Sunday, June 05, 2011

Manta Ray Dive

The night was clear as the boats shined their lights into the waters off Kona. Standing in fins at our boat's dive platform, I placed one hand over mask and regulator, then took a Giant Step into the black water. Equalizing pressure on descent was difficult this night; our dive leader had to turn back when he could not equalize. Finally we settled on the bottom, in a rough circle like a campfire. We shined our dive lights above us to attract plankton and waited. We were hoping to meet with creatures who were as adept in this underwater world as we were clumsy.

Courtesy of Big Island Divers, this is what we saw the night of May 25. First one Manta appeared, then another, eventually a dozen surrounded our group. The Manta Ray is a gentle filter-feeder, living off plankton and small shrimp. Our dive lights attracted the plankton into glowing clouds above each diver. Nearly every night in this place Manta and human meet in a regular ritual. Attracting Mantas to this spot took years of patient work.

These big creatures, with wingspans up to 4 meters, effortlessly turned and dove among us. Many times a Manta would head straight for a diver so that the human cold see straight into its mouth, then deftly steer away at the last moment to miss the diver by inches. their huge wings swept breezy an inch from our bodies without touching. Sometimes two Mantas would head for each other, then turn in unison to face each other belly to belly. They are the masters of this environment.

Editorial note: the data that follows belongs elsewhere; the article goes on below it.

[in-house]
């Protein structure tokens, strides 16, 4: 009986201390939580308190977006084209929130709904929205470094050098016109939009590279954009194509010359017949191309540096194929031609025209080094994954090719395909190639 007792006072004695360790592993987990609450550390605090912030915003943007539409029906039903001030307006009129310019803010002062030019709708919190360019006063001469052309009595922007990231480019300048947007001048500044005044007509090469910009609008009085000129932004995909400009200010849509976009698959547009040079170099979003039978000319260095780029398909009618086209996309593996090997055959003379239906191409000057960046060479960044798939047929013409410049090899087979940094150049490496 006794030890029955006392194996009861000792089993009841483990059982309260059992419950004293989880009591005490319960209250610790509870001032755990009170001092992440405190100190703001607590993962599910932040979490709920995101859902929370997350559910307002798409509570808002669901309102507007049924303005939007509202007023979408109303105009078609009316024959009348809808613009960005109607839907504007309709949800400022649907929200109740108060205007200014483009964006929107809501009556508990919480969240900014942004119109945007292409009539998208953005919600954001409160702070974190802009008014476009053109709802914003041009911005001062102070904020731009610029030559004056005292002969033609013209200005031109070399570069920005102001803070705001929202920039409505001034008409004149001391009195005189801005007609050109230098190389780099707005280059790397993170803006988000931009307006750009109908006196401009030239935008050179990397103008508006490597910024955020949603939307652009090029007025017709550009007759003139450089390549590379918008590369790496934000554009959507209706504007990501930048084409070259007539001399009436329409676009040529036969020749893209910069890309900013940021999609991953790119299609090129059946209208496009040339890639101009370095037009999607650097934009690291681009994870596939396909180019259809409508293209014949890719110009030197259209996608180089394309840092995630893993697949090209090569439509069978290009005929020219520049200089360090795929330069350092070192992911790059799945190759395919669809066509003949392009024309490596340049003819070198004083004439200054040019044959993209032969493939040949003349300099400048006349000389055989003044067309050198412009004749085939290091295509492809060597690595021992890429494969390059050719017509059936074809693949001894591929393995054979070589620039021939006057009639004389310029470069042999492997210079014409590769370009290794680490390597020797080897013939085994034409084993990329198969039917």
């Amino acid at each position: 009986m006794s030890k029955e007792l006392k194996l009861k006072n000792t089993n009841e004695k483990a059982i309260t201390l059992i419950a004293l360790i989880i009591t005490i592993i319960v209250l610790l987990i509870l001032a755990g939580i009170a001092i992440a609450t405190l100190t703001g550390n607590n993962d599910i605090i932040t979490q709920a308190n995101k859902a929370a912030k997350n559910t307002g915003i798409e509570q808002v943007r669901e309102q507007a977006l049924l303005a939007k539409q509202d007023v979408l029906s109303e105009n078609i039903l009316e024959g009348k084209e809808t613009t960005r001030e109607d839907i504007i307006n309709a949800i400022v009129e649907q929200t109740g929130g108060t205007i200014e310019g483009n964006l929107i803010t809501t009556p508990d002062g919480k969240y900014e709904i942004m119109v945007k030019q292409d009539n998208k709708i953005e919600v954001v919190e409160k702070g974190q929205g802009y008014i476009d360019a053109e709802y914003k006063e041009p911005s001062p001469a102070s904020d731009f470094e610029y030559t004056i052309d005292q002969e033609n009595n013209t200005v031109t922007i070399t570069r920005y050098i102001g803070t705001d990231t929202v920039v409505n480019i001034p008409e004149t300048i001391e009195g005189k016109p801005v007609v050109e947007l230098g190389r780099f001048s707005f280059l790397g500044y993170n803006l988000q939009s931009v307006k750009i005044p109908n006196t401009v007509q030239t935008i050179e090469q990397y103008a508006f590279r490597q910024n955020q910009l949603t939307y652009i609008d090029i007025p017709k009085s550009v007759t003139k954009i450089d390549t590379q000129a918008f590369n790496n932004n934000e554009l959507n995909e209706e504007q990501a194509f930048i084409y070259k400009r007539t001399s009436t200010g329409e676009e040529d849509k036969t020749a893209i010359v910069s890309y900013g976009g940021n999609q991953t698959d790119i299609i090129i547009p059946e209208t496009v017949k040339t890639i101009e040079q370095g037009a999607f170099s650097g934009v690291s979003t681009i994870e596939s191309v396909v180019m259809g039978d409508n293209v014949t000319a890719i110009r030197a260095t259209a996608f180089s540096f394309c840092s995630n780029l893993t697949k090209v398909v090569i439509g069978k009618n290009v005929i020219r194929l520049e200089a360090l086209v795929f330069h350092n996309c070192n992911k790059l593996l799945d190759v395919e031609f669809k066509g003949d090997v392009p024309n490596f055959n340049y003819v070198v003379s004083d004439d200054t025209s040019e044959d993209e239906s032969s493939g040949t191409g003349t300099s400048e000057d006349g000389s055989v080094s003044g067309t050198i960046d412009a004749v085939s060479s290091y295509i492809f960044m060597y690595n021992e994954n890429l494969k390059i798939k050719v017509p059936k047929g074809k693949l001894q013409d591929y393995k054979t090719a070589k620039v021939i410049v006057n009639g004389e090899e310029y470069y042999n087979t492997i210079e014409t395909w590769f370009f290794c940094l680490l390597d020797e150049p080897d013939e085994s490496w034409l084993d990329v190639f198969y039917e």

When humans encounter alien creatures on some distant world, their meetings could be much like this. Since water has been found so abundant in the Universe, extraterrestrials could live like the Manta in a faraway ocean. Their domain may also be one of darkness, in the interior of a world like Europa or possibly Ceres. Once they are found. developing the rituals of communication may take years of work. The weightless underwater world has many similarities to outer Space.

That night we retired to the Sheraton Keahou Bay, in an oceanfront room with Mantas swimming outside the Lanai. The hotel's lights have attracted plankton and Mantas for years, making the bay into another Manta site. These gentle creatures have developed a ritual for encountering humans. We slept and dreamed about someday meeting extraterrestrials across a great and dark ocean.



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